Egyptian premier promises reforms
Egypt's prime minister has promised to fight corruption as a new Cabinet was sworn in under pressure from protesters demanding faster change and the removal of those tied to the ousted regime of president Hosni Mubarak.
Essam Sharaf also said he would work to end Egypt's hated emergency laws, which empower authorities to arrest and detain people without charge.
The new government comes as tensions rise in Egypt over what many perceive as the army's reluctance to act against the former regime.
Several hundred protesters have been camping out in Cairo's central Tahrir Square - the epicentre of the uprising which ended Mr Mubarak's rule on February 11 - to try to keep up pressure on the military council ruling the country.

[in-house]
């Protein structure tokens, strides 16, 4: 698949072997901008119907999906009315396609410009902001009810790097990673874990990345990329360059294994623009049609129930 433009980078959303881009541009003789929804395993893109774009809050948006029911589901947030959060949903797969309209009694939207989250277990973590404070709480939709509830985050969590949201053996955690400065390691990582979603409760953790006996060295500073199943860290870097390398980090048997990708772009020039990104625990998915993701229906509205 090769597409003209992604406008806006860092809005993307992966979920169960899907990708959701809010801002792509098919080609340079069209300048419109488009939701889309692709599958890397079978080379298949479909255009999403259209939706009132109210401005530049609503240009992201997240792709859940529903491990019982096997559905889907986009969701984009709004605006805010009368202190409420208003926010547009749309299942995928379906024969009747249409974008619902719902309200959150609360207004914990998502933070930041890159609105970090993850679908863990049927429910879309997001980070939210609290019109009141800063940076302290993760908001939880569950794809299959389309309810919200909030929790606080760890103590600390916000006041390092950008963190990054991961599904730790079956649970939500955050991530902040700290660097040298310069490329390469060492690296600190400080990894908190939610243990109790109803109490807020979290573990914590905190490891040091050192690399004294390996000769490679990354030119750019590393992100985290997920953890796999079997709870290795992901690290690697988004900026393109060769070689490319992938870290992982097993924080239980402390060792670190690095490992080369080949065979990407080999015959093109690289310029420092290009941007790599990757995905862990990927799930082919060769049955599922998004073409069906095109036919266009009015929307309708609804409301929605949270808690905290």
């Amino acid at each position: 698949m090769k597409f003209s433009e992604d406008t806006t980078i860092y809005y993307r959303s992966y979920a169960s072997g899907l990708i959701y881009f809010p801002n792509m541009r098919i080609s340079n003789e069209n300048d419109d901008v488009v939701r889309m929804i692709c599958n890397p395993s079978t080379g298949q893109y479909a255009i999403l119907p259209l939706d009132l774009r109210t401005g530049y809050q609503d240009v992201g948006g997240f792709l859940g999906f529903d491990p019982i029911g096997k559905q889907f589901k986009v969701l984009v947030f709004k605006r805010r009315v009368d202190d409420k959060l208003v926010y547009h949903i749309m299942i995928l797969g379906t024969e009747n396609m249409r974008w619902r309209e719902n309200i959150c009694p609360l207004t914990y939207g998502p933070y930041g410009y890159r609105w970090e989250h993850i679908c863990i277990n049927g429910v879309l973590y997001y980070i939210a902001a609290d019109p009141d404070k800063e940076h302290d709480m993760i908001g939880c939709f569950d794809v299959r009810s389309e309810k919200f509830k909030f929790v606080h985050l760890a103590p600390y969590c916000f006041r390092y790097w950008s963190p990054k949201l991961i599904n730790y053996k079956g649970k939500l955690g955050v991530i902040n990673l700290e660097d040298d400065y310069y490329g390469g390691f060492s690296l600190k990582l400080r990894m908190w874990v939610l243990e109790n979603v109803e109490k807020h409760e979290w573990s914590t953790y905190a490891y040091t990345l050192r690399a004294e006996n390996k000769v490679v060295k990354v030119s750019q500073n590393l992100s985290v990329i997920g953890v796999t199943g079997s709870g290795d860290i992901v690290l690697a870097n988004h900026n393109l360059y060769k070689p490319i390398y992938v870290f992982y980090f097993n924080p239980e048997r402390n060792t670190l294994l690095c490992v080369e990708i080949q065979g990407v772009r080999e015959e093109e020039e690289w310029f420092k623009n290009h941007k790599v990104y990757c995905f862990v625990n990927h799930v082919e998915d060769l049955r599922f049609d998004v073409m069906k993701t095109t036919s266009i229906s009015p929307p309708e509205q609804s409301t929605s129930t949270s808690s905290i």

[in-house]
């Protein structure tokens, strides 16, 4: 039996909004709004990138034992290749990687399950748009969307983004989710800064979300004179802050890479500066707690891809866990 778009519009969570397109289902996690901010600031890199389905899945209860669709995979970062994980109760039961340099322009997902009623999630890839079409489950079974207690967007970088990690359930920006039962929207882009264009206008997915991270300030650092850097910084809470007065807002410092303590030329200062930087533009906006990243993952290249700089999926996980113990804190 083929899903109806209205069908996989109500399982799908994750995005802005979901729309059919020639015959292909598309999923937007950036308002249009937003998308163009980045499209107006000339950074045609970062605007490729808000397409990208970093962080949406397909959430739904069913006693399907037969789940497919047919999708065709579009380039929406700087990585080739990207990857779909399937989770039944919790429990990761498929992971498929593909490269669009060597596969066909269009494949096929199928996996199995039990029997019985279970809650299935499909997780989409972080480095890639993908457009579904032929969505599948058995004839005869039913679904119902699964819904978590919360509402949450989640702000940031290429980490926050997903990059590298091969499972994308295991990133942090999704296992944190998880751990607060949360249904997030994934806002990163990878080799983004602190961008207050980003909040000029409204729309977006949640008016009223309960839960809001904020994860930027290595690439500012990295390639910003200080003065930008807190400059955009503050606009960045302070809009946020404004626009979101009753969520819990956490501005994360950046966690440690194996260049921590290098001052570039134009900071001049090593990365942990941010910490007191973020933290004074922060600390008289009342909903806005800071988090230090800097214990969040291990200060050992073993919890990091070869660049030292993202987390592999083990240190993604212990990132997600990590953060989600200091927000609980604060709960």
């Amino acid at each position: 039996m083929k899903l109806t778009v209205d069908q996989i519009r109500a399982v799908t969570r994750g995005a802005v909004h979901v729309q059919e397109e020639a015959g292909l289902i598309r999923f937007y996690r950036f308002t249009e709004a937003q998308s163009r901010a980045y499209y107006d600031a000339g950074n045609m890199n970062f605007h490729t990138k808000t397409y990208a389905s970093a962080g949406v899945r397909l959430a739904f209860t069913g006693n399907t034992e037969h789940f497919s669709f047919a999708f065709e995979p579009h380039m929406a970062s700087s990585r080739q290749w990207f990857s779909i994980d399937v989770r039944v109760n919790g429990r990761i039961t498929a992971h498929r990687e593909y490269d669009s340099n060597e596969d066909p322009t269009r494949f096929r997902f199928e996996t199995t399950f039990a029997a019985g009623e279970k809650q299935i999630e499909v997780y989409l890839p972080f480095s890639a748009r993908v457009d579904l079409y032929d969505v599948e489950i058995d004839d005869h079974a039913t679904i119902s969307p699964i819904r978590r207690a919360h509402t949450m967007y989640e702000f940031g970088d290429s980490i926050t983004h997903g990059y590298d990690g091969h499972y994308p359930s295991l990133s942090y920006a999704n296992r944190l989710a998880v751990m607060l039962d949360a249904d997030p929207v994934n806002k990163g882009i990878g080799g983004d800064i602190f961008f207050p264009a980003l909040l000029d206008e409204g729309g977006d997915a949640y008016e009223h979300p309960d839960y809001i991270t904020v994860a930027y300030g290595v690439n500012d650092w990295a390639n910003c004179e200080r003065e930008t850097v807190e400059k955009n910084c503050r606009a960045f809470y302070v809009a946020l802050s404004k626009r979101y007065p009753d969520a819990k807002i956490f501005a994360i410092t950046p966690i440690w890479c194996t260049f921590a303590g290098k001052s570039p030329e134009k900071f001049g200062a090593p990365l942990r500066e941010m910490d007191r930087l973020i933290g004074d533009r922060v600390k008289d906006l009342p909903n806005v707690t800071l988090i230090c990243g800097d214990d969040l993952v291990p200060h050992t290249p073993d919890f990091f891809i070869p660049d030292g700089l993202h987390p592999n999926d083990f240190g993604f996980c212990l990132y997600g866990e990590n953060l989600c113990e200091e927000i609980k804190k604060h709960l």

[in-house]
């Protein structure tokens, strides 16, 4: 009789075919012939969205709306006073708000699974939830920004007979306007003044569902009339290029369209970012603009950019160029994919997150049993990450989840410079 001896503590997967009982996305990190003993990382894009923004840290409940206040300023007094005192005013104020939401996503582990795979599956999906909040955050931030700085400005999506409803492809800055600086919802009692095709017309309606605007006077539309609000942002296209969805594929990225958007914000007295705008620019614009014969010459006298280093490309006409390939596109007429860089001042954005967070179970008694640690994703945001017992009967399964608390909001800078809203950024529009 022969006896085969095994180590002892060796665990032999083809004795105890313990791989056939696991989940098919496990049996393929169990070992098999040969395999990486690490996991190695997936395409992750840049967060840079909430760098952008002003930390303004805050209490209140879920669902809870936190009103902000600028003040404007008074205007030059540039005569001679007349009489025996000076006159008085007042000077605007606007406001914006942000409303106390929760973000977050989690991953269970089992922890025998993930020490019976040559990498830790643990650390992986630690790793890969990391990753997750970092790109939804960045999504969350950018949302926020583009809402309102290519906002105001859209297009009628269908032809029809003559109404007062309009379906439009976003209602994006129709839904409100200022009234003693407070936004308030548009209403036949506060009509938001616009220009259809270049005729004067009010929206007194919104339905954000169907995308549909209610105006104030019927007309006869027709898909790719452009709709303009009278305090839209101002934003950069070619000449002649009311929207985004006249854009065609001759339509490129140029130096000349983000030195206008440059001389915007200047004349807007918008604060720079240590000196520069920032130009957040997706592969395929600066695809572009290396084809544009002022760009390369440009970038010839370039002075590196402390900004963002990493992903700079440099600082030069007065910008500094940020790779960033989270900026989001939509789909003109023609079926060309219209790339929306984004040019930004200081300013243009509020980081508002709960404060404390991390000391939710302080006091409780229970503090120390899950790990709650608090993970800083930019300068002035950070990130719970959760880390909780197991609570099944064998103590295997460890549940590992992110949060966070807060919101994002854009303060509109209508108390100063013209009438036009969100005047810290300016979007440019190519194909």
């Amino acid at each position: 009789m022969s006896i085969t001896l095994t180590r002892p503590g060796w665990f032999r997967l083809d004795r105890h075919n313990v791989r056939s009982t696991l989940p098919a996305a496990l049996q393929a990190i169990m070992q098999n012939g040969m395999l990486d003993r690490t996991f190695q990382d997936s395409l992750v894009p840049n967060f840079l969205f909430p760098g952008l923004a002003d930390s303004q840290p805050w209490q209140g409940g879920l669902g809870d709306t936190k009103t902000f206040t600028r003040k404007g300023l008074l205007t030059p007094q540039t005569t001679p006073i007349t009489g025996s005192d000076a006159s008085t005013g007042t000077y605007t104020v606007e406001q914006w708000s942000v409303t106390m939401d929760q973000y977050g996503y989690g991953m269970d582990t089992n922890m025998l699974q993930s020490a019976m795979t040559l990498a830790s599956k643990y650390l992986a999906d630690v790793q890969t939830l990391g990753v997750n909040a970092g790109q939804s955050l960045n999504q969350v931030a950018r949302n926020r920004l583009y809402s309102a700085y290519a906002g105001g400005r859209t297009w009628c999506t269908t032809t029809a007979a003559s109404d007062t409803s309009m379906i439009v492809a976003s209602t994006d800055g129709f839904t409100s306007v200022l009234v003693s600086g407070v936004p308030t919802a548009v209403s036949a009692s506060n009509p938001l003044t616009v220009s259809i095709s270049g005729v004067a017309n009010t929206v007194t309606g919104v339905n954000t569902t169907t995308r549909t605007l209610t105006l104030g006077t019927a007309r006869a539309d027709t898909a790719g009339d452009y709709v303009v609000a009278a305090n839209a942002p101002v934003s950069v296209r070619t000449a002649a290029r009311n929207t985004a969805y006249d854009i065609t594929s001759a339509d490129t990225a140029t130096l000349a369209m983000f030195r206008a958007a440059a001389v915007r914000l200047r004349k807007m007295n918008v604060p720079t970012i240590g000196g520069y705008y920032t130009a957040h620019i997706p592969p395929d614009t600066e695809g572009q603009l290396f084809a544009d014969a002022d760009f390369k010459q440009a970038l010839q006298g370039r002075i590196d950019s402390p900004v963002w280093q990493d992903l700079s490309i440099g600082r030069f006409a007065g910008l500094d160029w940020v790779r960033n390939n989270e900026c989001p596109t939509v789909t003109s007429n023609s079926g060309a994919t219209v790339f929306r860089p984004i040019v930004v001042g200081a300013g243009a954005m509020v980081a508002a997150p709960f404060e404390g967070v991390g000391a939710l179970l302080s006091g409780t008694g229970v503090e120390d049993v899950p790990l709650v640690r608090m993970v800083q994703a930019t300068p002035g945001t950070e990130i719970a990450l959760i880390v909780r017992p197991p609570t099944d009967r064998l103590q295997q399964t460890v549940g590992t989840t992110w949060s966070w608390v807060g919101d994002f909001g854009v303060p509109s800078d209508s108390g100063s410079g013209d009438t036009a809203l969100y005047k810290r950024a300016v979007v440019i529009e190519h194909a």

The Cabinet is not expected to remain in office for more than four months, with parliamentary elections scheduled for October or November.
Mr Sharaf said he would root out the corruption and police abuse which were key factors in igniting the revolt against Mr Mubarak. He also said the interior ministry would allow human rights organisations to visit prisoners.
Activists welcomed some aspects of the new Cabinet, but said they did not expect it to be a powerful force for change since the military still has to sign off on anything it does. The new government has 12 new members and two deputy prime ministers. Thirteen other members kept their jobs.
"This is not a government of the revolution in any way," said Shadi Ghazaly Harb, a protest leader during the uprising who has founded a new political party. "This is a caretaker government and I expect from it the same weak performance we saw from the last government."
Mr Sharaf responded to such criticisms in his address.
"I and the members of the last government know well that the level of performance may not have been at the level that people hope for," he said. "We promise that in the next stage well revise these issues."